Obstetric and perinatal outcome of babies born from vitrified oocytes
Obstetric and perinatal outcomes from singleton and multiple pregnancies obtained using vitrified oocytes revealed lack of clinically relevant differences when compared with those achieved with fresh oocytes.
Ana Cobo, Ph.D, Vicente Serra, M.D., Nicolas Garrido, Ph.D., Inés Olmos, M.D., Antonio Pellicer, M.D., José Remohí, M.D.
Volume 102, Issue 4, Pages 1006-1015
To assess outcomes after oocyte vitrification on obstetric and perinatal outcomes compared with those achieved with fresh oocytes.
Retrospective cohort study.
Private university-affiliated IVF center.
Children born after use of vitrified oocytes (1,027 from 804 pregnancies) and fresh oocytes (1,224 from 996 pregnancies). Singleton and multiples pregnancies from own and donated ova were included.
Oocyte vitrification by the Cryotop method.
Main Outcome Measure(s):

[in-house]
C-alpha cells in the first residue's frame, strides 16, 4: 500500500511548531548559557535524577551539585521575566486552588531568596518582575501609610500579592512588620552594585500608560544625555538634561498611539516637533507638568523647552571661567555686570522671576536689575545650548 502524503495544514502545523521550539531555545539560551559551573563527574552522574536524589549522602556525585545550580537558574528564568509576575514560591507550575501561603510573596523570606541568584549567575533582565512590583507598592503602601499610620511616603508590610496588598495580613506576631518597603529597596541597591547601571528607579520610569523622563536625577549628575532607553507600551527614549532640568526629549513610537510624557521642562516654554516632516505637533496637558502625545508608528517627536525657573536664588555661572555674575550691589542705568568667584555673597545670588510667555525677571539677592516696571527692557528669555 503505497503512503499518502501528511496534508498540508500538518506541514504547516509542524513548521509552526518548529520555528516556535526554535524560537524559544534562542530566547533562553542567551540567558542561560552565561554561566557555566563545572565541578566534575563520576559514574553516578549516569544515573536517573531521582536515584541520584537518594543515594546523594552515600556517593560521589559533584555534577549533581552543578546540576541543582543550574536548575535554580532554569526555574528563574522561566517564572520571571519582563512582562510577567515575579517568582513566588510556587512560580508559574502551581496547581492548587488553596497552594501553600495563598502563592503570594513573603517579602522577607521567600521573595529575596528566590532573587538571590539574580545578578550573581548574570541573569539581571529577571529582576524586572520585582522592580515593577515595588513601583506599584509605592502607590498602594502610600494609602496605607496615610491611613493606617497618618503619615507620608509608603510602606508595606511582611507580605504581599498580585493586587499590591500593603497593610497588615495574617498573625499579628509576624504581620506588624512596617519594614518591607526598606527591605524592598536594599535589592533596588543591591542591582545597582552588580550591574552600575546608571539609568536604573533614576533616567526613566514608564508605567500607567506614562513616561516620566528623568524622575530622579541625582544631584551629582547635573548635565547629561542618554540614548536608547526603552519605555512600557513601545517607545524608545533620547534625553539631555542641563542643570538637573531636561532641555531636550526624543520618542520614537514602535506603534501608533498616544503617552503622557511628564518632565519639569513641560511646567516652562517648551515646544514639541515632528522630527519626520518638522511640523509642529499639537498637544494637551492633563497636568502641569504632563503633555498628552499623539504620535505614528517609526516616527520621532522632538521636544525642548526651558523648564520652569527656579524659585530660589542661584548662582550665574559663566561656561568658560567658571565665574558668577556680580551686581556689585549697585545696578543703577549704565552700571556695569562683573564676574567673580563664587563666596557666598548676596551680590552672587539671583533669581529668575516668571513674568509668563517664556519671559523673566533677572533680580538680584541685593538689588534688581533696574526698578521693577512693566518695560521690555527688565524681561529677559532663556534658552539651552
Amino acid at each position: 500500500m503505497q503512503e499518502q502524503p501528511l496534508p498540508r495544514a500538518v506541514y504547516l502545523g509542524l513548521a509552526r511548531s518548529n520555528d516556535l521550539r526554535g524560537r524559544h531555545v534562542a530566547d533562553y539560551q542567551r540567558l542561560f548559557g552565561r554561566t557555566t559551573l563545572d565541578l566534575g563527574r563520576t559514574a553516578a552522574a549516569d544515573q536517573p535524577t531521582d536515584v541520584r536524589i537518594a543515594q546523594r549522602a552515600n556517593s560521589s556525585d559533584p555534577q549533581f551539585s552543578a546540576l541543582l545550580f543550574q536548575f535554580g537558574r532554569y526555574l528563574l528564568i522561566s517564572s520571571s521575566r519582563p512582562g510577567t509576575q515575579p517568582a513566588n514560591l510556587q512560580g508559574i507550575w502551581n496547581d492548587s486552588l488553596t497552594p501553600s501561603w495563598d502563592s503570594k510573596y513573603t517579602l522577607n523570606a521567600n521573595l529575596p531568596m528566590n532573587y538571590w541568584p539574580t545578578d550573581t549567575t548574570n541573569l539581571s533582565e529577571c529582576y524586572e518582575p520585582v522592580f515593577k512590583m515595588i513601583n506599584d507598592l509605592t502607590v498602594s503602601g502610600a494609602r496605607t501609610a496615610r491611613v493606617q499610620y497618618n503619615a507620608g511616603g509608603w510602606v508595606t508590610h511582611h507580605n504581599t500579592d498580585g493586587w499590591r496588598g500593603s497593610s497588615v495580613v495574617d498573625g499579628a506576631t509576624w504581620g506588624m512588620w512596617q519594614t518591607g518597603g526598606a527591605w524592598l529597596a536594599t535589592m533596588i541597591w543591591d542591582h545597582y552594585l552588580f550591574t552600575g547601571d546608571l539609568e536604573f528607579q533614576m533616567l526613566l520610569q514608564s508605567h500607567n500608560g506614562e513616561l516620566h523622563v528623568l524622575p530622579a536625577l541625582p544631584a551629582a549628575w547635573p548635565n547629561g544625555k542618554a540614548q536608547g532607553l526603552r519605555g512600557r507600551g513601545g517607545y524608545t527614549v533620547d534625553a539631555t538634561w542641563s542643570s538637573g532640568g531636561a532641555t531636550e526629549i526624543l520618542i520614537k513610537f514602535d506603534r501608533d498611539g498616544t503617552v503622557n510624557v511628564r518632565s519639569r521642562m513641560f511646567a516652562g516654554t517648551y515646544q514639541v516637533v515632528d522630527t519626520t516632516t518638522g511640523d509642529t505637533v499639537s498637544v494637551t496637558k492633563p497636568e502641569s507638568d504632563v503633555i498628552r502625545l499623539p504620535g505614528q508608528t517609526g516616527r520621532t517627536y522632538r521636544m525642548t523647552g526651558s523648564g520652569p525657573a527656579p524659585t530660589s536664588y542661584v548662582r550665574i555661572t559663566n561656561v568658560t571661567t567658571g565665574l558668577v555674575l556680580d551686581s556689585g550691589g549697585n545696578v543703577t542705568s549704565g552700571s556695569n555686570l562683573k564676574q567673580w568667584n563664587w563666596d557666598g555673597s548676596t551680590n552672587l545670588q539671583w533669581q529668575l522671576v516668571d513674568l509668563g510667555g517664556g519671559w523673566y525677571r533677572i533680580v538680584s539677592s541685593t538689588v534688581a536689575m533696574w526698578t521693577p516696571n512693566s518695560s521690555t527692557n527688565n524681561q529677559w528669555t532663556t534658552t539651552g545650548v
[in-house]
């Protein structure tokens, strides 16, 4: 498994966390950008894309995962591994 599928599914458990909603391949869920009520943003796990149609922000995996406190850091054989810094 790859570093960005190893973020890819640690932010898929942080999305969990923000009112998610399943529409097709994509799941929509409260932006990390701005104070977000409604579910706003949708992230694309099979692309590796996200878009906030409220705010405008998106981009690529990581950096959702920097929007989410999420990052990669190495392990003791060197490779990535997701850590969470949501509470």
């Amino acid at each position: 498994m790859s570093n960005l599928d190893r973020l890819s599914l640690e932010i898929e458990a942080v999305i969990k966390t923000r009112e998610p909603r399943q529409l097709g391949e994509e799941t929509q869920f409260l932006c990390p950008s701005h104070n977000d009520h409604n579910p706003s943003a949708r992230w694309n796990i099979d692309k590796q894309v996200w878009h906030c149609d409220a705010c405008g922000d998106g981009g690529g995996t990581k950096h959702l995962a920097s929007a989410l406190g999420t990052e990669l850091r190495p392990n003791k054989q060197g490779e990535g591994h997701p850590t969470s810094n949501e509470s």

Pregnancy, delivery, and neonatal outcomes.
Vitrification had no clinically relevant adverse effects on obstetric and perinatal outcomes after adjusting for potential confounders. No differences were found between the vitrified and fresh oocyte groups in the rate of obstetric problems (including diabetes, pregnancy-induced hypertension, preterm birth, anemia, and cholestasis), gestational age at delivery, birth weight, Apgar scores, birth defects, admission to neonatal intensive care unit (ICU), perinatal mortality, and puerperal problems. Only a greater number of invasive procedures (adjusted odds ratio 2.12; 95% confidence interval 1.41–3.20), and a reduced occurrence of urinary tract infection (adjusted odds ratio 0.51; 95% confidence interval 0.28–0.91), were observed in the vitrified oocytes group.
Although our data, the largest series to date, suggest that oocyte vitrification does not increase adverse obstetric and perinatal outcomes in children conceived with vitrified oocytes, further studies with larger samples are required to reinforce our conclusions.